Do I raise or return errors in Python?

Raise, return, and how to never fail silently in Python.

python   coding   tech team  


I hear this question a lot: “Do I raise or return this error in Python?”

This is probably because the right answer will depend on your situation and the goals of your application logic. Either choice can help you ensure your Python code doesn’t fail silently, saving you and your teammates from having to hunt down deeply entrenched errors.

Here’s the difference between raise and return when handling failures in Python, and how to ensure your code doesn’t fail silently.

The raise statement allows the programmer to force a specific exception to occur. (8.4 Raising Exceptions)

Use raise when you know you want a specific behavior, such as:

raise TypeError("Wanted strawberry, got grape.")

Raising an exception terminates the flow of your program, allowing the exception to bubble up the call stack. In the above example, this would let you explicitly handle TypeError later. If TypeError goes unhandled, code execution stops and you’ll get an unhandled exception message.

Raise is useful in cases where you want to define a certain behavior to occur. For example, you may choose to disallow certain words in a text field:

if "raisins" in text_field:
    raise ValueError("That word is not allowed here")

Raise takes an instance of an exception, or a derivative of the Exception class. Here are all of Python’s built-in exceptions.

Raise can help you avoid writing functions that fail silently. For example, this code will not raise an exception if JAM doesn’t exist:

import os


def sandwich_or_bust(bread: str) -> str:
    jam = os.getenv("JAM")
    return bread + str(jam) + bread


s = sandwich_or_bust("\U0001F35E")
print(s)
# Prints "๐ŸžNone๐Ÿž" which is not very tasty.

To cause the sandwich_or_bust() function to actually bust, add a raise:

import os


def sandwich_or_bust(bread: str) -> str:
    jam = os.getenv("JAM")
    if not jam:
        raise ValueError("There is no jam. Sad bread.")
    return bread + str(jam) + bread


s = sandwich_or_bust("\U0001F35E")
print(s)
# ValueError: There is no jam. Sad bread.

Any time your code interacts with an external variable, module, or service, there is a possibility of failure. You can use raise in an if statement to help ensure those failures aren’t silent.

To handle a possible failure by taking an action if there is one, use a tryexcept statement.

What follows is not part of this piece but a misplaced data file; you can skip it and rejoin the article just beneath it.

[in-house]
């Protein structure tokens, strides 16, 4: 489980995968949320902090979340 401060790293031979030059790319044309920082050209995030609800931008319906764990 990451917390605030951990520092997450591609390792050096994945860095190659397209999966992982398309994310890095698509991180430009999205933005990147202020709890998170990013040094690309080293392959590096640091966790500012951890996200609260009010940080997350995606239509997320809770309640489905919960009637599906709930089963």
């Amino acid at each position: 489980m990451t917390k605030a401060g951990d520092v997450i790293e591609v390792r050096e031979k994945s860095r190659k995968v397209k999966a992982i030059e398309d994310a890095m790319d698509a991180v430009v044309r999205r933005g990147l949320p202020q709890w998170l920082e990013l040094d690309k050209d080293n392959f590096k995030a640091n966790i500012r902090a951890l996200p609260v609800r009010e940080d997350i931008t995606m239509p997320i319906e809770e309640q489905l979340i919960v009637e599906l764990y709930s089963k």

try:
    s = sandwich_or_bust("\U0001F35E")
    print(s)
except ValueError:
    buy_more_jam()
    raise

This lets you buy_more_jam() before re-raising the exception. If you want to propagate a caught exception, use raise without arguments to avoid possible loss of the stack trace.

If you don’t know that the exception will be a ValueError, you can also use a bare except: or catch any derivative of the Exception class with except Exception:. Whenever possible, it’s better to raise and handle exceptions explicitly.

Use else for code to execute if the try does not raise an exception. For example:

try:
    s = sandwich_or_bust("\U0001F35E")
    print(s)
except ValueError:
    buy_more_jam()
    raise
else:
    print("Congratulations on your sandwich.")

You could also place the print line within the try block, however, this is less explicit.

When you use return in Python, you’re giving back a value. A function returns to the location it was called from.

While it’s more idiomatic to raise errors in Python, there may be occasions where you find return to be more applicable.

For example, if your Python code is interacting with other components that do not handle exception classes, you may want to return a message instead. Here’s an example using a tryexcept statement:

from typing import Union


def share_sandwich(sandwich: int) -> Union[float, Exception]:
    try:
        bad_math = sandwich / 0
        return bad_math
    except Exception as e:
        return e


s = share_sandwich(1)
print(s)
# Prints "division by zero"

Note that when you return an Exception class object, you’ll get a representation of its associated value, usually the first item in its list of arguments. In the example above, this is the string explanation of the exception. In some cases, it may be a tuple with other information about the exception.

You may also use return to give a specific error object, such as with HttpResponseNotFound in Django. For example, you may want to return a 404 instead of a 403 for security reasons:

if object.owner != request.user:
    return HttpResponseNotFound

Using return can help you write appropriately noisy code when your function is expected to give back a certain value, and when interacting with outside elements.

Silent failures create some of the most frustrating bugs to find and fix. You can help create a pleasant development experience for yourself and your team by using raise and return to handle errors in Python.